During the next year and one month the two grew to know each other through the mail. Each letter was a seed falling on a fertile heart. A romance was budding. Blanchard requested a photograph, but she refused. She felt that if he really cared, it wouldn't matter what she looked like. When the day finally came for him to return from Europe, they scheduled their first meeting - 7:00 PM at the Grand Central Station in New York.

"You'll recognize me," she wrote, "by the red rose I'll be wearing on my lapel."

So at 7:00 he was in the station looking for a girl whose heart he loved, but whose face he'd never seen.

I'll let Mr. Blanchard tell you what happened:

A young woman was coming toward me, her figure long and slim. Her blonde hair lay back in curls from her delicate ears; her eyes were blue as flowers. Her lips and chin had a gentle firmness, and in her pale green suit she was like springtime come alive. I started toward her, entirely forgetting to notice that she was not wearing a rose.

As I moved, a small, provocative smile curved her lips. "Going my way, sailor?" she murmured. Almost uncontrollably I made one step closer to her, and then I saw Hollis Maynell. She was standing almost directly behind the girl. A woman well past 40, she had greying hair tucked under a worn hat. She was more than plump, her thick-ankle feet thrust into low-heeled shoes.

The girl in the green suit was walking quickly away.

I felt as though I was split in two, so keen was my desire to follow her, and yet so deep was my longing for the woman whose spirit had truly companioned me and upheld my own. And there she stood. Her pale, plump face was gentle and sensible; her grey eyes had a warm and kindly twinkle. I did not hesitate. My fingers gripped the small worn blue leather copy of the book that was to identify me to her.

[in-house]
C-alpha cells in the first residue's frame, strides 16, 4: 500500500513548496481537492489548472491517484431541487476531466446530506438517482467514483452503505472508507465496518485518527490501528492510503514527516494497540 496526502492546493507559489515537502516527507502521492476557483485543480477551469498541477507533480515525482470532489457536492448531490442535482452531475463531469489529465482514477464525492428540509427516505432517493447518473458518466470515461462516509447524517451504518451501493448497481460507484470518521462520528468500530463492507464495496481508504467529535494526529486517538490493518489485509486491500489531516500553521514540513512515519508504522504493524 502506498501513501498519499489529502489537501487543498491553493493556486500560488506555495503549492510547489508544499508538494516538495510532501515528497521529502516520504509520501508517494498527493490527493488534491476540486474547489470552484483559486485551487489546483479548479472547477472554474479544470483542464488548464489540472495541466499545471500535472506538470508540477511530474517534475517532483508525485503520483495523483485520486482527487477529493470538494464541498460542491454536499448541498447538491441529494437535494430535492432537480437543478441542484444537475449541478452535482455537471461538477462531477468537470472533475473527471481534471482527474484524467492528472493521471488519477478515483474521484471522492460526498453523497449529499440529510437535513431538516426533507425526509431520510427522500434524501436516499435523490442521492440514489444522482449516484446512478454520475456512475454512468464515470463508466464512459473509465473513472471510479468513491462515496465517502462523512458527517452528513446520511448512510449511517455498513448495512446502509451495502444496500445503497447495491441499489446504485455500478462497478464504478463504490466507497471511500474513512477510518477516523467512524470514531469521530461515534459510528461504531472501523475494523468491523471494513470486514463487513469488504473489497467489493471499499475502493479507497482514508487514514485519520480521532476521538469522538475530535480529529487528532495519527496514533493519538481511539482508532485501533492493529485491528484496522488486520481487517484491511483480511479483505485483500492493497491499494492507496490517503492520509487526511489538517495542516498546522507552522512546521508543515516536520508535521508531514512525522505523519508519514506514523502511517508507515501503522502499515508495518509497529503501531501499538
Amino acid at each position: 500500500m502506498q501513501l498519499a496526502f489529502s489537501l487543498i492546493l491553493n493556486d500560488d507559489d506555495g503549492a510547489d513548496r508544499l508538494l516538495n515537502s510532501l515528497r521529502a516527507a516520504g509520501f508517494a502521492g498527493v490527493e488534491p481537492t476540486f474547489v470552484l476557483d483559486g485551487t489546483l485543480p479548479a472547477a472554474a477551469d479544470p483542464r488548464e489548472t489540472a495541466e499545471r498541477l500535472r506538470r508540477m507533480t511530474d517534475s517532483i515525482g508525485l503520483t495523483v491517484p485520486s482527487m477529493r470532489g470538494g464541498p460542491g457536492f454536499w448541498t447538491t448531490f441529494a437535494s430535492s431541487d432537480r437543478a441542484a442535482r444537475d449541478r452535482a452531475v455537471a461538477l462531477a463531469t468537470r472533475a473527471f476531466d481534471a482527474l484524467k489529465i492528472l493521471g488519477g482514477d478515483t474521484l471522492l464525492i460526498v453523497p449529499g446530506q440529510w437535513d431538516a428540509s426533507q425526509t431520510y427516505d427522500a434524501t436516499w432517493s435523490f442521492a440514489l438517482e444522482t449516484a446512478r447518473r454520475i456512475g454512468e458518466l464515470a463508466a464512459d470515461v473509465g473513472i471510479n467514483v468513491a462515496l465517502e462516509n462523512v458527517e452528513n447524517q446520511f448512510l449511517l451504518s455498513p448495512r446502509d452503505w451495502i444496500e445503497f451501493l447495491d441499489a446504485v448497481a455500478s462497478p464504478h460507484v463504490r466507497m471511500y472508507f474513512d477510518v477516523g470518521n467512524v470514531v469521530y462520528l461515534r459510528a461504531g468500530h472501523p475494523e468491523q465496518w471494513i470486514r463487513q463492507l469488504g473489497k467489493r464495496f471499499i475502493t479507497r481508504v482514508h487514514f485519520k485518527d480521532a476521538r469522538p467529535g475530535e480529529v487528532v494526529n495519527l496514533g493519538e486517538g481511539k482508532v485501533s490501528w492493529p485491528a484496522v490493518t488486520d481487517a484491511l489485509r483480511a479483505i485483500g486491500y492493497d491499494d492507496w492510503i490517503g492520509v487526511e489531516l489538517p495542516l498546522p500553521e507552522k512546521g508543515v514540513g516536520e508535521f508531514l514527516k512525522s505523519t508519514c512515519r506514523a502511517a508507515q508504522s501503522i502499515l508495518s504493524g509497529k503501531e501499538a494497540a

This would not be love, but it would be something precious, something perhaps even better than love, a friendship for which I had been and must ever be grateful. I squared my shoulders and saluted and held out the book to the woman, even though while I spoke I felt choked by the bitterness of my disappointment.

"I'm Lieutenant John Blanchard, and you must be Miss Maynell. I am so glad you could meet me; may I take you to dinner?"

The woman's face broadened into a tolerant smile. "I don't know what this is about, son," she answered, "but the young lady in the green suit who just went by, she begged me to wear this rose on my coat. And she said if you were to ask me out to dinner, I should go and tell you that she is waiting for you in the big restaurant across the street. She said it was some kind of test!"

It's not difficult to understand and admire Miss Maynell's wisdom.  

The true nature of a heart is seen in its response to the unattractive.